# void someUtility() { ... } // Is this private static

It is my understanding that it will be private static. As far as I know any attribute set with the "attr:" syntax continues unbroken until another attribute (of the same 'class' or whatever) usurps it, or until the current scope ends. -- Chris Sauls
Mar 30 2005
prev sibling next sibling parent reply "Jarrett Billingsley" <kb3ctd2 yahoo.com> writes:
"Florian Sonnenberger" <florian sonnenberger-wolnzach.de> wrote in message 
news:d2bvlu$1pth$1 digitaldaemon.com...
 My program needs 3 associative arrays ( ubyte[char[]] ) with 256 elements 
 each. The strings are maximum 10 chars. The arrays should be const but 
 unfortunately this isn't possible yet.
 -Should I make them static or normal? Would it be the same in my case?
 -Should they be on the heap or is the space on the stack enough? I have no 
 idea of this memory allocation stuff since I came from Visual Basic.

All arrays in D are on the heap (unless you use some *really* ugly hacks). The only part of the array that sits on the stack is the array reference, which is all of 8 bytes (4 bytes for length, 4 bytes for a pointer to the data). Making the array static will have little effect. If you declare the array inside a function as static, it means the array will be preserved between calls to the function. If you declare the array as a static global, it doesn't do anything differently. It may put the array reference in the data segment of the program, but that wouldn't get you much.
Mar 29 2005
parent reply Russ Lewis <spamhole-2001-07-16 deming-os.org> writes:
Jarrett Billingsley wrote:
 "Florian Sonnenberger" <florian sonnenberger-wolnzach.de> wrote in message 
 news:d2bvlu$1pth$1 digitaldaemon.com...
 
 All arrays in D are on the heap (unless you use some *really* ugly hacks). 
 The only part of the array that sits on the stack is the array reference, 
 which is all of 8 bytes (4 bytes for length, 4 bytes for a pointer to the 
 data).

I suspect that you are correct when it comes to associative arrays, though I don't know for sure. However, your statement is definitely not correct for all arrays. Arrays of fixed length can be put on the stack. (And, obviously, dynamic arrays can be set to point at fixed length arrays, so long as you don't append to or extend them.)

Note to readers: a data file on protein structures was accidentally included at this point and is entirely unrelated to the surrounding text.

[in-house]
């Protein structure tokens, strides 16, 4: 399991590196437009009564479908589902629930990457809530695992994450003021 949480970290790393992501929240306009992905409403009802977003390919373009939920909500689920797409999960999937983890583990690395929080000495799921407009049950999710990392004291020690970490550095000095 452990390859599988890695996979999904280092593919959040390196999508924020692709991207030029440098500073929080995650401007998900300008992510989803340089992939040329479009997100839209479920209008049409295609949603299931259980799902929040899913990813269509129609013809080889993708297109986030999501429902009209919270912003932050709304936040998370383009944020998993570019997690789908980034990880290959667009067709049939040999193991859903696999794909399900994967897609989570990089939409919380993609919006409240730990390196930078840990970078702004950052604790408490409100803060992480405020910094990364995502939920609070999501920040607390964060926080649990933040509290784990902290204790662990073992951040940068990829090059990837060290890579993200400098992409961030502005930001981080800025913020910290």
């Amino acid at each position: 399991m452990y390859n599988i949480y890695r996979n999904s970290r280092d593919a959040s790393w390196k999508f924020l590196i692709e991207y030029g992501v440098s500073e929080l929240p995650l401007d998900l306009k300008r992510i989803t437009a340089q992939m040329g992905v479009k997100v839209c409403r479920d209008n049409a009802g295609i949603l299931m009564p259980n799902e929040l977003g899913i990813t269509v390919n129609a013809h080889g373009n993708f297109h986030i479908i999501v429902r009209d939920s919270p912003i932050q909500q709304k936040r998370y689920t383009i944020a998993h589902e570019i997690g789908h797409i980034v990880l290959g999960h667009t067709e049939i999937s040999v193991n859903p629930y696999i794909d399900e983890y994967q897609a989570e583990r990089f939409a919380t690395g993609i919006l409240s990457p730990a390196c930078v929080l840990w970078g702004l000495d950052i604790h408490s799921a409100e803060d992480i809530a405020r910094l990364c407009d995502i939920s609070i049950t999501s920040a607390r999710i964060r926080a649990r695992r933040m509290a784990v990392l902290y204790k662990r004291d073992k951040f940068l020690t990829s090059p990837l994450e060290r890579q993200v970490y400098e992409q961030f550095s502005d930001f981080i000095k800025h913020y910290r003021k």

Mar 29 2005
parent "Jarrett Billingsley" <kb3ctd2 yahoo.com> writes:
"Russ Lewis" <spamhole-2001-07-16 deming-os.org> wrote in message 
news:d2cg3n$2c9s$1 digitaldaemon.com...
 I suspect that you are correct when it comes to associative arrays, though 
 I don't know for sure.  However, your statement is definitely not correct 
 for all arrays.  Arrays of fixed length can be put on the stack. (And, 
 obviously, dynamic arrays can be set to point at fixed length arrays, so 
 long as you don't append to or extend them.)

Well there's a 'gotcha'. Though looking at the AA source in src/phobos/internal/aaA.d, it does look as though everything is created on the heap with 'new'.
Mar 29 2005
prev sibling parent reply Derek Parnell <derek psych.ward> writes:
On Tue, 29 Mar 2005 18:27:50 +0200, Florian Sonnenberger wrote:

 Hello, I'm this week's newbie.
 I discovered D while searching for a free C++ compiler a few months ago 
 and I'm very thankful for this powerful language.
 
 
 My program needs 3 associative arrays ( ubyte[char[]] ) with 256 
 elements each. The strings are maximum 10 chars. The arrays should be 
 const but unfortunately this isn't possible yet.
 
 -Should I make them static or normal? Would it be the same in my case?

I believe that 'static' means that there is only one instance of the data in existence during the run-time life of the program, and that is on the heap, and is permanently allocated to the scope it is declared in.